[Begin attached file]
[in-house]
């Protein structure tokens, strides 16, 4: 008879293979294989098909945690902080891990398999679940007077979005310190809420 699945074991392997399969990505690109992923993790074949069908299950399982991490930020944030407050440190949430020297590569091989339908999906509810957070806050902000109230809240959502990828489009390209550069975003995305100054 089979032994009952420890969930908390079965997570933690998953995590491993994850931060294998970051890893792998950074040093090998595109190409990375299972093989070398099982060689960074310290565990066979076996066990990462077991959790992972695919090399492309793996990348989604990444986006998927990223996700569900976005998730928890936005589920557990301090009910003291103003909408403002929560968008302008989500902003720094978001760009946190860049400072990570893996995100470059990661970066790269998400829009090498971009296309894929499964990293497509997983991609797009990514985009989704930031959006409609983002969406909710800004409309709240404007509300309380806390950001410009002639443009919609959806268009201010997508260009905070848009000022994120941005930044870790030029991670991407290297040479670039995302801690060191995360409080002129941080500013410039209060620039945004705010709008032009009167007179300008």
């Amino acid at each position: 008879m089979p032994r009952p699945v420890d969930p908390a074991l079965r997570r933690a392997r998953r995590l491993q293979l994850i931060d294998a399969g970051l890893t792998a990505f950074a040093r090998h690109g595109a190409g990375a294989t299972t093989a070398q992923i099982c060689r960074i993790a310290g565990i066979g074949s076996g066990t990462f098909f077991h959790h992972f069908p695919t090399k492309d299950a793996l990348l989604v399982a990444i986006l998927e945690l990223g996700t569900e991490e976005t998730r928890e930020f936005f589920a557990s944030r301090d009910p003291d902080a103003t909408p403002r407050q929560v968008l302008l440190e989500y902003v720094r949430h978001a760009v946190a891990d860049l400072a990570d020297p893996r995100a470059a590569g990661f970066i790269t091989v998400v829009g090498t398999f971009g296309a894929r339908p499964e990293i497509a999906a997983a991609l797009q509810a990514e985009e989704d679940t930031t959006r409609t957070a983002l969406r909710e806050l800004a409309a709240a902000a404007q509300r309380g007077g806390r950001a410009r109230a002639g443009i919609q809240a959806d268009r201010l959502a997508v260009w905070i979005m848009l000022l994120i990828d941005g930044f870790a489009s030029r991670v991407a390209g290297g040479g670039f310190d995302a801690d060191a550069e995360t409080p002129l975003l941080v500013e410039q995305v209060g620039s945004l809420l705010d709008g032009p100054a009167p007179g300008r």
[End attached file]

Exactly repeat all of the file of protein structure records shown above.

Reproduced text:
[in-house]
């Protein structure tokens, strides 16, 4: 008879293979294989098909945690902080891990398999679940007077979005310190809420 699945074991392997399969990505690109992923993790074949069908299950399982991490930020944030407050440190949430020297590569091989339908999906509810957070806050902000109230809240959502990828489009390209550069975003995305100054 089979032994009952420890969930908390079965997570933690998953995590491993994850931060294998970051890893792998950074040093090998595109190409990375299972093989070398099982060689960074310290565990066979076996066990990462077991959790992972695919090399492309793996990348989604990444986006998927990223996700569900976005998730928890936005589920557990301090009910003291103003909408403002929560968008302008989500902003720094978001760009946190860049400072990570893996995100470059990661970066790269998400829009090498971009296309894929499964990293497509997983991609797009990514985009989704930031959006409609983002969406909710800004409309709240404007509300309380806390950001410009002639443009919609959806268009201010997508260009905070848009000022994120941005930044870790030029991670991407290297040479670039995302801690060191995360409080002129941080500013410039209060620039945004705010709008032009009167007179300008």
């Amino acid at each position: 008879m089979p032994r009952p699945v420890d969930p908390a074991l079965r997570r933690a392997r998953r995590l491993q293979l994850i931060d294998a399969g970051l890893t792998a990505f950074a040093r090998h690109g595109a190409g990375a294989t299972t093989a070398q992923i099982c060689r960074i993790a310290g565990i066979g074949s076996g066990t990462f098909f077991h959790h992972f069908p695919t090399k492309d299950a793996l990348l989604v399982a990444i986006l998927e945690l990223g996700t569900e991490e976005t998730r928890e930020f936005f589920a557990s944030r301090d009910p003291d902080a103003t909408p403002r407050q929560v968008l302008l440190e989500y902003v720094r949430h978001a760009v946190a891990d860049l400072a990570d020297p893996r995100a470059a590569g990661f970066i790269t091989v998400v829009g090498t398999f971009g296309a894929r339908p499964e990293i497509a999906a997983a991609l797009q509810a990514e985009e989704d679940t930031t959006r409609t957070a983002l969406r909710e806050l800004a409309a709240a902000a404007q509300r309380g007077g806390r950001a410009r109230a002639g443009i919609q809240a959806d268009r201010l959502a997508v260009w905070i979005m848009l000022l994120i990828d941005g930044f870790a489009s030029r991670v991407a390209g290297g040479g670039f310190d995302a801690d060191a550069e995360t409080p002129l975003l941080v500013e410039q995305v209060g620039s945004l809420l705010d709008g032009p100054a009167p007179g300008r």